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Governor Jindal Joins Coastal Parish Leaders for Meeting with Coast Guard & BP on Transition Plans

GRAY (August 13, 2010) - Today, Governor Bobby Jindal joined coastal parish presidents to meet with Retired Coast Guard Admiral Thad Allen, Coast Guard Admiral Paul Zukunft and BP Vice President Mike Utsler to discuss transition plans for oil spill response efforts. Following the meeting, the Governor held a media availability with the coastal parish presidents.

Governor Jindal said, “The meeting today was contentious, but productive. There are four main points that we believe must be included in the transition plans.

First, we continue to stress to the Coast Guard and BP the need for local involvement in decisions about the transition. There needs to be greater parish involvement before decisions are made. Before the state signs off on any type of plan, the Coast Guard has agreed to meet with every coastal parish over the next seven days to develop detailed transition plans. This cannot be a one-size-fits-all plan. These decisions shouldn’t be made for the parishes, they should be made with the parishes.

“Every parish is different and resources should only be shifted based on circumstances in each parish. The Coast Guard and BP have also agreed to not unilaterally shift any resources over the next week while parish officials meet with the Coast Guard to develop plans. The bottom line is that the people living in these areas know them better than anyone else and they should have a seat at the table.

“Second, in addition to surface oil, sub-merged oil must be included as a trigger in the plans. We know there is sub-merged oil out there off our coast and it needs to be a benchmark for any decisions about how and when resources are moved.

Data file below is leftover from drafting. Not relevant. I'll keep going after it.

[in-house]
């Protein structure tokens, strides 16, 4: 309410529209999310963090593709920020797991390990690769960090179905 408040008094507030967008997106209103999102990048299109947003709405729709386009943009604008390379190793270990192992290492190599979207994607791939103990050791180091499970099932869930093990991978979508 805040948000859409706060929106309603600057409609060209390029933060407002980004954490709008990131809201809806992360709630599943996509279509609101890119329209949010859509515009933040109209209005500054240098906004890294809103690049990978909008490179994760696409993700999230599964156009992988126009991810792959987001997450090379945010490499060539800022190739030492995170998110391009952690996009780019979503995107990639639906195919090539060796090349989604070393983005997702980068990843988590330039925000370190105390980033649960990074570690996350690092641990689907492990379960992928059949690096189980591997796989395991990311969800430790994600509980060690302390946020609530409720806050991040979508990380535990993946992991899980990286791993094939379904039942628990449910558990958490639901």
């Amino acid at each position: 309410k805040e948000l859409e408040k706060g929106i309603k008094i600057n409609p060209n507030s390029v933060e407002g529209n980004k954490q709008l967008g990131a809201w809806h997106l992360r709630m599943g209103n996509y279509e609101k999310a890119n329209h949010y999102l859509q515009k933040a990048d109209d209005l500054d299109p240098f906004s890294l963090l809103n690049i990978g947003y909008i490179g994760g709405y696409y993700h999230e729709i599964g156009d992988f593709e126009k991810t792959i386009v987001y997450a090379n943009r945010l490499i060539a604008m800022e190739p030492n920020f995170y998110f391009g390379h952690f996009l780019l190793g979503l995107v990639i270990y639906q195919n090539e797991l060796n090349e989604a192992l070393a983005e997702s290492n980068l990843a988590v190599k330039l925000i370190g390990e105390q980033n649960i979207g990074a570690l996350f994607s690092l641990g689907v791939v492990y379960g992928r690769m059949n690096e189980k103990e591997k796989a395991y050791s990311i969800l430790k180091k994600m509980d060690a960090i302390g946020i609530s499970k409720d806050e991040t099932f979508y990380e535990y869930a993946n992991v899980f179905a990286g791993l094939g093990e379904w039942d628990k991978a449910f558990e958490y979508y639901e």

“Third, we requested that any transition plan must include an explicit agreement that certain resources remain until the end of hurricane season. The Coast Guard agreed to include this component.

“Fourth and finally, the parishes and Coast Guard must agree upon a baseline of equipment, personnel and other resources that are needed to remain in place throughout the threat of oil in our waters and on our coast.

“This is a marathon for our state and there continue to be challenges. Indeed, according to the federal government’s own estimates, there are still over a million barrels of oil in the water so we must remain vigilant. According to National Incident Command, since the beginning of the oil spill, 609 miles of our shoreline has been oiled and 382 miles of our shoreline are currently oiled. We also continue to be concerned about the long-term effects of the oil spill and that’s why we’re still urging BP to approve a long-term seafood safety and marketing plan. To date, BP has not responded to this request.”



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